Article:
Capri, an island in Italy’s Bay of Naples, is famed for its rugged landscape, upscale hotels and shopping, from designer fashions to limoncello and handmade leather sandals. One of its best-known natural sites is the Blue Grotto, a dark cavern where the sea glows electric blue, the result of sunlight passing through an underwater cave. In summer, Capri's dramatic, cove-studded coastline draws many yachts. The island of Capri is famous for a reason. All those celebrities on yachts anchored in the Marina Grande really do know something you don’t. Capri is an island that has it all; jaw-dropping natural beauty, a see and be seen scene, amazing cuisine, world-class shopping and water in colors you have to see to believe. These are our top 12 reasons to put Capri on your bucket list.

 Landmarks /  Greater Europe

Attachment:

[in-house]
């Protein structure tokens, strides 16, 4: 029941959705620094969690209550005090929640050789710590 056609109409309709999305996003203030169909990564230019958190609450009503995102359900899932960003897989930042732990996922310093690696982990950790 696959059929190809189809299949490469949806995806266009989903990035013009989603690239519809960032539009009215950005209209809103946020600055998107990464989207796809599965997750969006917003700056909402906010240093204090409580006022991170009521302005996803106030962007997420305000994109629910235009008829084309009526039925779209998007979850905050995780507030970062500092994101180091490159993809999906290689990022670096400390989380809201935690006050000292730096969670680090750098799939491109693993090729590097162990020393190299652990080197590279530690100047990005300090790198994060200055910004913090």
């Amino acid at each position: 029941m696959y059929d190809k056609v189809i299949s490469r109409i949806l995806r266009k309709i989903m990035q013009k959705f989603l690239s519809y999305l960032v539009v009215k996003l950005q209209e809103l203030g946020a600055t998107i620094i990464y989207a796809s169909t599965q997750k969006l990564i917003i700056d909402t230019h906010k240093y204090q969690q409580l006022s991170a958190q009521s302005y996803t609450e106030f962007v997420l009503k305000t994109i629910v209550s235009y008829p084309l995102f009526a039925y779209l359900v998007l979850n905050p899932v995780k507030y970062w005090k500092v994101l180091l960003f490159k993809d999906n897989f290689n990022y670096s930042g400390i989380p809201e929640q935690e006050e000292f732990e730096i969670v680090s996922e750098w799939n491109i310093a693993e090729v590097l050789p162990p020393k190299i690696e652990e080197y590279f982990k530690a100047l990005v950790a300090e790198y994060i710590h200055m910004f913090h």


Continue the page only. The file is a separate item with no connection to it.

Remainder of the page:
The Falkland Islands consist of two main islands and several hundred smaller islands in the south Atlantic Ocean, off the east coast of southern South America. They are a United Kingdom Overseas Territory, but nearby Argentina claims jurisdiction under the name Islas Malvinas. Most visitors to the islands come between October and March (Southern Hemisphere summer) to enjoy the spectacular wildlife and quaint rural lifestyle. The windswept and almost-treeless territory is made up of two main islands, East Falkland and West Falkland, as well as hundreds of smaller islands and islet. The most popular reason to visit is for the scenic beauty and the flora and fauna. Conservation is high on the islands' agenda. Bird and marine species are the most prevalent fauna and include five species of penguin, four species of seal, albatross, petrels, the Falkland flightless steamer duck (logger duck), other duck species, geese, hawks and falcons. The striated caracara (johnny rook) is a rare bird of prey found only on the Falkland Islands and some islands off Cape Horn. Porpoises and dolphins are often sighted with the occasional sighting of whales.